These are my observations and impressions:

1. The Pinot Noir here does not impress me. I have heard many great things about B.C. Pinot Noirs and how great they are, being cool climate and all. I find them generally lacking. It could be that I haven't tasted any premium ones, or I didn't hit the right ones, but I have tasted them before in Vancouver restaurants and now at these cellar doors, and they just don't do it for me! Please still give me a Burgundy, thanks!

2. I like the dry whites. I was impressed by the 2007 Quail's Gate Dry Riesling and we bought a bottle to bring home. I also liked a 2007 St. Hubertus Pinot Blanc but we didn't get that one, as Johan preferred the 2007 St. Hubertus Chalassas (Swiss variety, we were told). I preferred the dry whites to the sweet or off-dry whites I tried. There weren't any sweet whites that I particularly liked, though I didn't try any ice wines. I think icewines are more rare here anyway - the dessert wines are mostly late harvest here (maybe it really doesn't freeze that much out here compared to in Niagara in Ontario).

4. Johan liked the Marechal Foch. Everything I have read about this French hybrid has been negative, ie. it is terrible and it has practically been ripped out of most vineyards, especially in Ontario. But it appears that the Okanagan has been a champion of this variety, giving it almost a cult status. I compare it to Dornfelder - it is dark in color, so it looks like it will taste like a ton, but on the palate, it is gentle, has virtually no tannin, and tastes like an earthy red when done well, like a foxy, skunky red when done not so nicely. We tasted three of these from three different estates: Quail's Gate (where it tasted funky), Summerhill (where it tasted quite pleasant), and St. Hubertus (where it was also good, but not as tasty as the Summerhill's). The grape is also early ripening - at St. Hubertus, they had put nets over their already ripened Foch vines (it is Labor Day weekend, so these hybrids are ripening possibly a month or month and a half before other grapes!)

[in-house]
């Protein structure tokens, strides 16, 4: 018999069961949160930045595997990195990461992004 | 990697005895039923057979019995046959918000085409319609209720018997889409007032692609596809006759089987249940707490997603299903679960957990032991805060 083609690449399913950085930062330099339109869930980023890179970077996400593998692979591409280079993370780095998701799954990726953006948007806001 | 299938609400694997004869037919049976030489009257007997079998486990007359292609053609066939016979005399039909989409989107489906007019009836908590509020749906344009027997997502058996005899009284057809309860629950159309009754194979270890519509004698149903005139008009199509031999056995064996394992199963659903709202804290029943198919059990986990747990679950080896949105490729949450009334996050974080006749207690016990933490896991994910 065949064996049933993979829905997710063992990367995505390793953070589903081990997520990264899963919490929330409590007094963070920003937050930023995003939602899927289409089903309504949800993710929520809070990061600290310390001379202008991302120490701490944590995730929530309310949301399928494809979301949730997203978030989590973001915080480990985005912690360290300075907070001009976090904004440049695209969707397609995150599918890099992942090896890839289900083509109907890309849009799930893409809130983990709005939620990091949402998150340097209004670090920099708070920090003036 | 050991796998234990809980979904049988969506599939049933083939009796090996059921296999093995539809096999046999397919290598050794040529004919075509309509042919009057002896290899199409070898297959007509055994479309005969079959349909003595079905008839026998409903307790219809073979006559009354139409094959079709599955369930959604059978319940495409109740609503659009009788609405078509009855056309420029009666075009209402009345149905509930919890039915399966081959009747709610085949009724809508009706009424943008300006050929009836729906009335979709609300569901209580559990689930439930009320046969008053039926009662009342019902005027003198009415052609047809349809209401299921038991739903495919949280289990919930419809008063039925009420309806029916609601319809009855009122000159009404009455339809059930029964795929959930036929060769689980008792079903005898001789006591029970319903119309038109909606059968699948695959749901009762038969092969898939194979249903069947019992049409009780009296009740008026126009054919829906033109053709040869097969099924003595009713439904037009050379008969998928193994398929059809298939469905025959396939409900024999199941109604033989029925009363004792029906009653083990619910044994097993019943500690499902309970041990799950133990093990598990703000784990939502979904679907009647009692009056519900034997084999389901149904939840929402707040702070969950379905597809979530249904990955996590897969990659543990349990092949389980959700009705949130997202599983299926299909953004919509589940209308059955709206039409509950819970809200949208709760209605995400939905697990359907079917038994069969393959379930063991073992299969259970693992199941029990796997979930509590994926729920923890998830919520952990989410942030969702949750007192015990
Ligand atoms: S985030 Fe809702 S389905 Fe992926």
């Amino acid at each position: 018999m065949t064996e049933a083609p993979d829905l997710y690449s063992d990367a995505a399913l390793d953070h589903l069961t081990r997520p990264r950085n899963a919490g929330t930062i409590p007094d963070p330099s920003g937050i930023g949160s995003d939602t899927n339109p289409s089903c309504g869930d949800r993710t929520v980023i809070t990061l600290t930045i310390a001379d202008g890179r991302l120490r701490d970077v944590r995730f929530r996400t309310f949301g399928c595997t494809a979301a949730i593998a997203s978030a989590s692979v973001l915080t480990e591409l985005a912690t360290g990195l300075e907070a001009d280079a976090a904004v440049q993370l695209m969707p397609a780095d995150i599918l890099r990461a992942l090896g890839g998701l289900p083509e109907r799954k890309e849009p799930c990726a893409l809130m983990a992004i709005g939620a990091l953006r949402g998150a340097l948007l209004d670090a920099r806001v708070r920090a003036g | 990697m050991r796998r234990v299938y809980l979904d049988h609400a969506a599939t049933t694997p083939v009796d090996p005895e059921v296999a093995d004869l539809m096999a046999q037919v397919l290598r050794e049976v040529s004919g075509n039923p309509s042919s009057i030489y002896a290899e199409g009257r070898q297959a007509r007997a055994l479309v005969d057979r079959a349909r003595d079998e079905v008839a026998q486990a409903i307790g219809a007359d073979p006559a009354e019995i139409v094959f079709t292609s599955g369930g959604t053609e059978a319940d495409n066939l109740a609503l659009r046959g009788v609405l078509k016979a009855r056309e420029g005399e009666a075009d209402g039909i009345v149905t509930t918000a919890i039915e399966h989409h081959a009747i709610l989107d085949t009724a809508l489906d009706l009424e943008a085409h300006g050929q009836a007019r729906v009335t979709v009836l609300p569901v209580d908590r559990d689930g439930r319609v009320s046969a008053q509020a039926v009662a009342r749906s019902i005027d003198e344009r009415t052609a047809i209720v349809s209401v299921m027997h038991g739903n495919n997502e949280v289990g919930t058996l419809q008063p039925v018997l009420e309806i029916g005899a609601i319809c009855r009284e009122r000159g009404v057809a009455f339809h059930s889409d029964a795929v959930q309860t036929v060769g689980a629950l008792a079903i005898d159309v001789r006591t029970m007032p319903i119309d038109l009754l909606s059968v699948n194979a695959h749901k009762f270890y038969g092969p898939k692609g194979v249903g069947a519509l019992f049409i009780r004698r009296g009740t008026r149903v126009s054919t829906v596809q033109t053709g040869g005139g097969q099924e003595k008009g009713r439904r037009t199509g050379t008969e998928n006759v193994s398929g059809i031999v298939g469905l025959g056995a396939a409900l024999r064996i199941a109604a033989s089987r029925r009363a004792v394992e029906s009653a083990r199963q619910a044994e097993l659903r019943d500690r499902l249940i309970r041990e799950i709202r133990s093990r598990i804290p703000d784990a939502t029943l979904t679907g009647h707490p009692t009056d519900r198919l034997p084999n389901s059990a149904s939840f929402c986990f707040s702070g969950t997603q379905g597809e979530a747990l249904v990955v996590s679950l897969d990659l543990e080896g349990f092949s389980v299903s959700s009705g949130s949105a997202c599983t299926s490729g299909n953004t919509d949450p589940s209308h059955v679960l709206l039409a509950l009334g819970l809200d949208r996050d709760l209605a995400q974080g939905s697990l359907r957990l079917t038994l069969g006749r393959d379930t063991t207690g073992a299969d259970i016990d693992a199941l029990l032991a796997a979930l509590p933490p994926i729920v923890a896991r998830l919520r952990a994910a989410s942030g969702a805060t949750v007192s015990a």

In all, this is a very youthful and vibrant wine region, a region I would imagine to be similar to those in Washington State and Oregon. The new world that wants somewhat to be the next Napa/Sonoma/Santa Ynez, and has the clientele to the support it. A farming community that used to grow apples, pears, peaches and other stone fruits, but now supports enotourism. Why not? My parents asked me how this is different from the wine regions of Europe - I was at a loss to describe how it was truly different other than the ones in Europe being much older. And the food is different. But generally, I see them as similar. It's the wines that are different. The wines in the new world are good, fine, drinkable, enjoyable. The old world wines, for me, are out of this world. And the regions are historic.